To make applications run and useable for end users and other applications in a medium sized environment, about 150 infrastructure, middleware, security, management and presentation services are required. These are generally invisible to the end user. A part of these are outsourced to the cloud provider. But many of these remain the responsibility of the cloud consumer.

3476631499_3cfc561133_mCloud (software) vendors are working hard on automating application supporting services, such as software defined networking, policy-based security, orchestration and self-controlling scalability. These are beautiful techniques, but also often vendor-specific, creating a new kind of vendor lock-in. Moving a workload to a different cloud environment is only possible at the high cost of re-engineering, for example because the application security is lost entirely. Architects therefore consider strategy, functional analysis, technical analysis, choices and guidelines so that cloud services are used in a financially and technically sound fashion. Because this is not business as usual anymore, it is important to involve engineers and administration early on in cloud adoption programs.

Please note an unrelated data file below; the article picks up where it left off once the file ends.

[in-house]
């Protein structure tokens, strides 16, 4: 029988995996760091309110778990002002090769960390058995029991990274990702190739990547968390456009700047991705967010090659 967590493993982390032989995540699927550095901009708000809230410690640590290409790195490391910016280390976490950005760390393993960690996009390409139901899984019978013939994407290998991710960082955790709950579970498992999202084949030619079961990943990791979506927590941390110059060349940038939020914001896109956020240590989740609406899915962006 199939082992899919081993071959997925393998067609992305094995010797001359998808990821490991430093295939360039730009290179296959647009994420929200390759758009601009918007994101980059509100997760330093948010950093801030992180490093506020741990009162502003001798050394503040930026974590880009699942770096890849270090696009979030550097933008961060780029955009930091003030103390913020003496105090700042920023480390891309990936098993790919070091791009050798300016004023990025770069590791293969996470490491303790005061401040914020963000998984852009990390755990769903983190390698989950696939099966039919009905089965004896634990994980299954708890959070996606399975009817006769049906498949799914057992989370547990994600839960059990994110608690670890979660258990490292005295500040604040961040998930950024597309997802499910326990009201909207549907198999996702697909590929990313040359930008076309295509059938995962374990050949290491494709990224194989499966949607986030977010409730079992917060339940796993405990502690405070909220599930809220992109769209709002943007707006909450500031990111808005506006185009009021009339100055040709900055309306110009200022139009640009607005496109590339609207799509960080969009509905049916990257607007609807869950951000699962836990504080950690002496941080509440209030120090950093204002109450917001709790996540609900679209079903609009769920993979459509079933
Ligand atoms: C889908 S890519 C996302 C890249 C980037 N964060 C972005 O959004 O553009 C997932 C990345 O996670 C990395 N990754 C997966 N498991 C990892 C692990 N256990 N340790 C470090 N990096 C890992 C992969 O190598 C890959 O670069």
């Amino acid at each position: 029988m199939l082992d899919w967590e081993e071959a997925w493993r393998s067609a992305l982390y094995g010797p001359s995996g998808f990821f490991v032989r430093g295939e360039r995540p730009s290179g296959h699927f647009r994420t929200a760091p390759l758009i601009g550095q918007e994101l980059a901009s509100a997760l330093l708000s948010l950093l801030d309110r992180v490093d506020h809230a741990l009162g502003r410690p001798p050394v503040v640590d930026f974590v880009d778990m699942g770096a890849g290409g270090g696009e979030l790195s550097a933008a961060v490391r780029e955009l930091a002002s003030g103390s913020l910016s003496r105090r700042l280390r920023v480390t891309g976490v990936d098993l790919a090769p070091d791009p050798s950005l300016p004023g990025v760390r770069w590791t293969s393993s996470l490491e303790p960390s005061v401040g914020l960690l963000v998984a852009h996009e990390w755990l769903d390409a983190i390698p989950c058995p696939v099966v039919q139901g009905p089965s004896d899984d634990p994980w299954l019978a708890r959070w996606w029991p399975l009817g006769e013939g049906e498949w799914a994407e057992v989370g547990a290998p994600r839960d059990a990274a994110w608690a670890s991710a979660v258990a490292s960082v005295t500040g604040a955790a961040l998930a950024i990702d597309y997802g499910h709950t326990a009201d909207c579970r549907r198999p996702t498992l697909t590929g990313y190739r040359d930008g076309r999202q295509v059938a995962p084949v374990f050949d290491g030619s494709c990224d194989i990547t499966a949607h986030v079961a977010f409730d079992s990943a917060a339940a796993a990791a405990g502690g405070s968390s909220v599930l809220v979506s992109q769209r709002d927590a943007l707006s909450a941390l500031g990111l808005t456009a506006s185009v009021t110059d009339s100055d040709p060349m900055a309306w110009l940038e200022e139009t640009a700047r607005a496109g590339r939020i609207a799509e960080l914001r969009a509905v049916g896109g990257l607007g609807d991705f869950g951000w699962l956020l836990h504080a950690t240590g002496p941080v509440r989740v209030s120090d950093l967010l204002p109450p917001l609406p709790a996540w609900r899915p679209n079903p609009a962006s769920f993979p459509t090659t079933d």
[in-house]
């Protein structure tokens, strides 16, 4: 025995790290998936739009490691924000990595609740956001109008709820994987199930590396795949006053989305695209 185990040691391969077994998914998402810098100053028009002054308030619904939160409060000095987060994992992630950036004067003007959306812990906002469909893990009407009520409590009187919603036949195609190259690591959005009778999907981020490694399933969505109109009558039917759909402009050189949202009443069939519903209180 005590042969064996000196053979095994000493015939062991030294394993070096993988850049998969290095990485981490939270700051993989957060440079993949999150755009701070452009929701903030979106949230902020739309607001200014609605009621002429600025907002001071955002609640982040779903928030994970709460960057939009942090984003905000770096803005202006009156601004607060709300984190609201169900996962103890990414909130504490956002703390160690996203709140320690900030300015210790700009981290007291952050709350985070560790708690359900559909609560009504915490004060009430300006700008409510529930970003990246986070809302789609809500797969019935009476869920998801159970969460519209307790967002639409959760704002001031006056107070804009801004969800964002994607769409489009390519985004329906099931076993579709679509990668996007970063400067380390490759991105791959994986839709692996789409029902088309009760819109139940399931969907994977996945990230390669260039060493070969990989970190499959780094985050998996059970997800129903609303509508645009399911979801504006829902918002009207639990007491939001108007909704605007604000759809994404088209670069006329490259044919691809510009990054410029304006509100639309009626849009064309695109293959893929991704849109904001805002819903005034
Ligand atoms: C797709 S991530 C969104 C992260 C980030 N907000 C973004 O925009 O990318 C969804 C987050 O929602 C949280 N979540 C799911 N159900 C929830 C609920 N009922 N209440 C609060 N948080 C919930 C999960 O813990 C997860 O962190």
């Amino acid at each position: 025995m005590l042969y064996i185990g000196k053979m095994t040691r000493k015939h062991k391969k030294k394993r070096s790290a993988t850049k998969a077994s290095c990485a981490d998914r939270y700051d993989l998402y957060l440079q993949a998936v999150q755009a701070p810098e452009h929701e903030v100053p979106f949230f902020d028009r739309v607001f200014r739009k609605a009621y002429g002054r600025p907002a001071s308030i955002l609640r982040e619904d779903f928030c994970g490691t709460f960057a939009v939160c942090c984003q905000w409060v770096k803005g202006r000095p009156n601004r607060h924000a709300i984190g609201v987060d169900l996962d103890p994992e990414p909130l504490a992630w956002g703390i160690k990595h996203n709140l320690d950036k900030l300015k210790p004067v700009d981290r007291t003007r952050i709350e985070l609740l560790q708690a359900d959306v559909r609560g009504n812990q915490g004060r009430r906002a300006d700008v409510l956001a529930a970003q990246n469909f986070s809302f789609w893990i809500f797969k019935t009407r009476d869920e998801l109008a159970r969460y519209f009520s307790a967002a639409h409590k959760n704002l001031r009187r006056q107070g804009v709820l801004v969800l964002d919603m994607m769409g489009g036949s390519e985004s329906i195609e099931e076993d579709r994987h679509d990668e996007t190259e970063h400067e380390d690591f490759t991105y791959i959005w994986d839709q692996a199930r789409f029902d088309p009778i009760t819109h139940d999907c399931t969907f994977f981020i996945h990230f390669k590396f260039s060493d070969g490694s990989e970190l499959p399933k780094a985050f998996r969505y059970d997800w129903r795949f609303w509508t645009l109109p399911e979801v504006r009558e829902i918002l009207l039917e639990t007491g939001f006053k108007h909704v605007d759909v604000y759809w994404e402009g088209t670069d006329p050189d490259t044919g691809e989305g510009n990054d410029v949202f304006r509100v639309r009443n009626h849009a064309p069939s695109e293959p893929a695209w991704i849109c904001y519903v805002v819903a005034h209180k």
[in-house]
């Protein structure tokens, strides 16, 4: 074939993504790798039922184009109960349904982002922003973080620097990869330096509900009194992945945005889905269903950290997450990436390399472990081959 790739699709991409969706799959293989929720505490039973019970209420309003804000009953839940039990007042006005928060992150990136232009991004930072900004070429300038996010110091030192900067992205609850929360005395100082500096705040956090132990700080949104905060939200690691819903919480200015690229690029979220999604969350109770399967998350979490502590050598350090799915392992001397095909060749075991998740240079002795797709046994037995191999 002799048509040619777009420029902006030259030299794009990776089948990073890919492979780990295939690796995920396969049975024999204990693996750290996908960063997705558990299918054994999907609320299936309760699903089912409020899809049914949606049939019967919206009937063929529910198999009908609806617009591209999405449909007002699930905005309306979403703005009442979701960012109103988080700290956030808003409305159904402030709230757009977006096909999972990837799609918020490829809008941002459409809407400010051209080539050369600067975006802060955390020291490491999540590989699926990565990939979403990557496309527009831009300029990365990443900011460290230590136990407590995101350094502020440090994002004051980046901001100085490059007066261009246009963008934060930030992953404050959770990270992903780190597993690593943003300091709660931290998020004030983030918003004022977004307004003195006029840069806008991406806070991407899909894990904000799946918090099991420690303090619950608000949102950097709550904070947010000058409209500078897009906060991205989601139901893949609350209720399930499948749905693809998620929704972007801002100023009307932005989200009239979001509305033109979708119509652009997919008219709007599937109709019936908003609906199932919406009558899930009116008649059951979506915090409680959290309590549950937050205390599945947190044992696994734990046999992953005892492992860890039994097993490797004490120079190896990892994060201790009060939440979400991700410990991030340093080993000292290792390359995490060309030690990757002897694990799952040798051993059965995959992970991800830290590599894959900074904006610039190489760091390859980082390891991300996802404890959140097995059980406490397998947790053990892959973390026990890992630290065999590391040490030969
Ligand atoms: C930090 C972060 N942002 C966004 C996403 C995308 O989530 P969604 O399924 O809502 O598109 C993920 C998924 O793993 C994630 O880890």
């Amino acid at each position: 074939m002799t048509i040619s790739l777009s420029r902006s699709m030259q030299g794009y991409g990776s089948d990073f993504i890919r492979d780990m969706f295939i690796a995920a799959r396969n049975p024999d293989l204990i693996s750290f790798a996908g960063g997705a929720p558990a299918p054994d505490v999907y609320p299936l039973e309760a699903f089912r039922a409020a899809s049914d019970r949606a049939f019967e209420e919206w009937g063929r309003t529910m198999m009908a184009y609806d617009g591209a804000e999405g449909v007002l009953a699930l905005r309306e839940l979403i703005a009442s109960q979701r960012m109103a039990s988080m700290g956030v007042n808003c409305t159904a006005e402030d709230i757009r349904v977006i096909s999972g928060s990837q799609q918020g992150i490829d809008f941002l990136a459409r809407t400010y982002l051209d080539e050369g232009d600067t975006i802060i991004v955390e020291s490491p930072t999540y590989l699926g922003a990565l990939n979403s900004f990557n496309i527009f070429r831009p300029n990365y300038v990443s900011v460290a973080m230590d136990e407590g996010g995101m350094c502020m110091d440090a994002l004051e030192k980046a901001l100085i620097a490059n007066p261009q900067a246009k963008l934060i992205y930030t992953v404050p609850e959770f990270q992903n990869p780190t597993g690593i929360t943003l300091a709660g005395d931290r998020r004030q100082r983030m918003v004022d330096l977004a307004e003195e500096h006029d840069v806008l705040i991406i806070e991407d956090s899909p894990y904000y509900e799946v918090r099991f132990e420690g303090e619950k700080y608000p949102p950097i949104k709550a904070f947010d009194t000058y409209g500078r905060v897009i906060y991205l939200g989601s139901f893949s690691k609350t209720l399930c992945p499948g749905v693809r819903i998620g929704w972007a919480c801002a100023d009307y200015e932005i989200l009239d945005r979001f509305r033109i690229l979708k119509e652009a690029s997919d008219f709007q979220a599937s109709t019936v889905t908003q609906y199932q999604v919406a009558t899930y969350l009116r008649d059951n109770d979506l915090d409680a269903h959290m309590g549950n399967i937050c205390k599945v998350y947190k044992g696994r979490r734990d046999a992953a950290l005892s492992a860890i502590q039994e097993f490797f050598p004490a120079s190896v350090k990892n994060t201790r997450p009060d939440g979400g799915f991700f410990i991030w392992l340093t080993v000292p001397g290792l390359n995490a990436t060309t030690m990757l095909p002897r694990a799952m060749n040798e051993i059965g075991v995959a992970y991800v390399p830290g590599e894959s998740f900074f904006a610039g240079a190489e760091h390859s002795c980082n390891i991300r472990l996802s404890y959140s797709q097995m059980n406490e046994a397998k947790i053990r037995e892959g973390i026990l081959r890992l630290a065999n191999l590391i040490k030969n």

16846023595_cabe7fa6d6_mSo why are they conspicuous by their absence at cloud provider summits? Or in other words, why are there no cloud summits organized for technical engineers? Fortunately, there are programs, certifications are many online programs available. And yet it is my observation that engineers are just waiting for what is to come and that they are barely involved in these important developments. This will be an inhibiting factor for successful deployment of cloud services.